The article deals with the study of the financial security of the state as a component of its national security. It has been established that financial security is state’s ability to react in an adequate and immediate way to internal and external negative financial influences in peacetime and in emergency situations, in particular in the context of a hybrid war. It has been established that the components of the financial security of the state are banking, debt, budget, currency and monetary security. It has been found out that corruption, financial and economic crime, hybrid war, fiscal decentralization, and lack of a strategy to protect the financial and economic interests of the state are threats to the financial security of the states in the present conditions. At the same time, proper protection of the financial security of the state against internal and external threats is possible only in case of quality management of the financial and economic sphere, first of all, this is the identification of threats to the financial security of the state, conducting of financial control, and counteraction and combating against financial and economic crimes, which is the task of law enforcement agencies. The development of the idea of creating a single law enforcement agency of Ukraine empowered to prevent, detect, suspend and investigate financial and economic crimes was considered. For comparison, attention was drawn to foreign experience, namely Italy, Romania, Macedonia, Austria, Croatia, Latvia, Lithuania, for which the activity of such law enforcement agencies is already established practice. The positive aspects which can be implemented in Ukraine as well as in other countries, intending to create a new law enforcement entity, were emphasized.
This study basically examines the relationship between government external debt, corruption, and ECNG in selected five ASEAN countries, by estimating the magnitude and direction of the regression relationship, as well as the causal relationship. In addition, as a contribution in the direction of government and economic policymakers, this study intends to proffer recommendations as to the efficient management of public resources, in order to cushion the adverse effects of external indebtedness on other macroeconomic variables and welfare standards. Such effects include high cost of servicing, corruption, and capital flight, considering that investors fear being highly taxed when debts get to a certain level by the government. The findings of the study have revealed the fact that the the negative results on the economy, there is need for addressing the threat of increasing debt by the government through using alternative sources of capital investment. This can include economy openness for capital and relaxing the import restrictions and increased valuable exports. Investment can be increased in the domestic economy and wealth can be created through realizing the in-tax revenue from capital imported, which is against the interest payment on external debt. Moreover, the investment can increase ECNG, which results in transfer of technology to the domestic economy increasing the probability of more employment opportunities.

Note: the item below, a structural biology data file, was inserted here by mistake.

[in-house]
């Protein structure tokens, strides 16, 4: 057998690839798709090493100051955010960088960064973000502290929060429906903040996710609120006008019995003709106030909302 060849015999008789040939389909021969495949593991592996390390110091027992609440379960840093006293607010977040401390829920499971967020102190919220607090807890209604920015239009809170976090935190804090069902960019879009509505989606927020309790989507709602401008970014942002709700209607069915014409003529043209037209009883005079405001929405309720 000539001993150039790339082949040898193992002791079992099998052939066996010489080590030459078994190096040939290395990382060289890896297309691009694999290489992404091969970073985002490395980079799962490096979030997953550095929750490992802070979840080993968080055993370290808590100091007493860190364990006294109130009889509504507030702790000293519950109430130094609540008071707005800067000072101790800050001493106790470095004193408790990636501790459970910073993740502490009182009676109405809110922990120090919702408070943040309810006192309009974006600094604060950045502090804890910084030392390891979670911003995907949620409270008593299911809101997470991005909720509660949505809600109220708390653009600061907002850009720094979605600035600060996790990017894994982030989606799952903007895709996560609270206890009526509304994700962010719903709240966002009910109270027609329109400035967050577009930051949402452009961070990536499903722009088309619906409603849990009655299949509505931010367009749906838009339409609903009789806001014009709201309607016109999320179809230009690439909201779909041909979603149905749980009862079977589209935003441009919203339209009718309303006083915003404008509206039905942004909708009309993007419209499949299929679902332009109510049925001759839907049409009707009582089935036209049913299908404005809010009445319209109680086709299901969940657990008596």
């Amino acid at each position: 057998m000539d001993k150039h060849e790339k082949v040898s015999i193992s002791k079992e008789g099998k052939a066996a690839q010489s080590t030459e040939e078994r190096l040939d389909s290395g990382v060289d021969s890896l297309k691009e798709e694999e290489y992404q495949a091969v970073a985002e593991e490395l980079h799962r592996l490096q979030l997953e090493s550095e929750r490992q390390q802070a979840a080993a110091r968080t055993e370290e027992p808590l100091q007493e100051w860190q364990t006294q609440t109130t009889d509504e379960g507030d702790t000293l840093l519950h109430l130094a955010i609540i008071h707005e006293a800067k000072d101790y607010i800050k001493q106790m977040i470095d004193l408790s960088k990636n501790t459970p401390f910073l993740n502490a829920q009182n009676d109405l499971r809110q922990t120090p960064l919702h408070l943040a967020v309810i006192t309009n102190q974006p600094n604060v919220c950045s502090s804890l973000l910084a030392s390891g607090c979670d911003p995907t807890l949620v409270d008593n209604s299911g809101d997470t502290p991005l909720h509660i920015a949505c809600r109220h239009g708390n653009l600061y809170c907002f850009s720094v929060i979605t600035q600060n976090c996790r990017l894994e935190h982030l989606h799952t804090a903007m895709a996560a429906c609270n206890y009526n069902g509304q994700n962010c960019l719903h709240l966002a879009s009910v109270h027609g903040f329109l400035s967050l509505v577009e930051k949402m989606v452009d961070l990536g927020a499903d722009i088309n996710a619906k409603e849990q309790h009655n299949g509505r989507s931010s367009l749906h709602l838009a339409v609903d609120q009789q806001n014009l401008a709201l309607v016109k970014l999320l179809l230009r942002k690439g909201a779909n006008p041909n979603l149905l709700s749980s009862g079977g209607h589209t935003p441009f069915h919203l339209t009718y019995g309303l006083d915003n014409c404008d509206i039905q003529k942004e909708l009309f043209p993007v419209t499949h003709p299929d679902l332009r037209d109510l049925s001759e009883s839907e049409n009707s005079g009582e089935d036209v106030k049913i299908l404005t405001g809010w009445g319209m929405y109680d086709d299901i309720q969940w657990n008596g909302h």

The Part II is the continuation of the discussions begun in the last issue of Journal of Security and Sustainability Issues 6(3) in area of ensuring public security in the fight against crime and focuses in particular on the importance of creating models for control and prevention of new crime acts. Also, the problems of prevention and control of some conditionally distinguished criminal processes – shadow economy, corruption, fight against human trafficking and domestic violence – are scrutinized. In consideration of the limited scope of the work and striving for the concentration of the research, analysis of these criminal processes is conducted just to the extent it is important in order to distinguish the main topical issues pertaining to the modernization of coordination for ensuring public security.
The article analyses an in-house procurement concept in the contexts of scientific doctrine, substantive law and legal practice. The Directive 2014/24/EU of the European Parliament and of the Council of 26 February 2014 on public procurement and repealing Directive 2004/18/EC is discussed in the part of provisions regulating cases where a public contract between public entities is not a subject to public procurement procedures. In addition, statistical data of in-house procurements in Lithuania are presented and threats of in-house procurement concept application as well as possibilities of improvement thereof are assessed.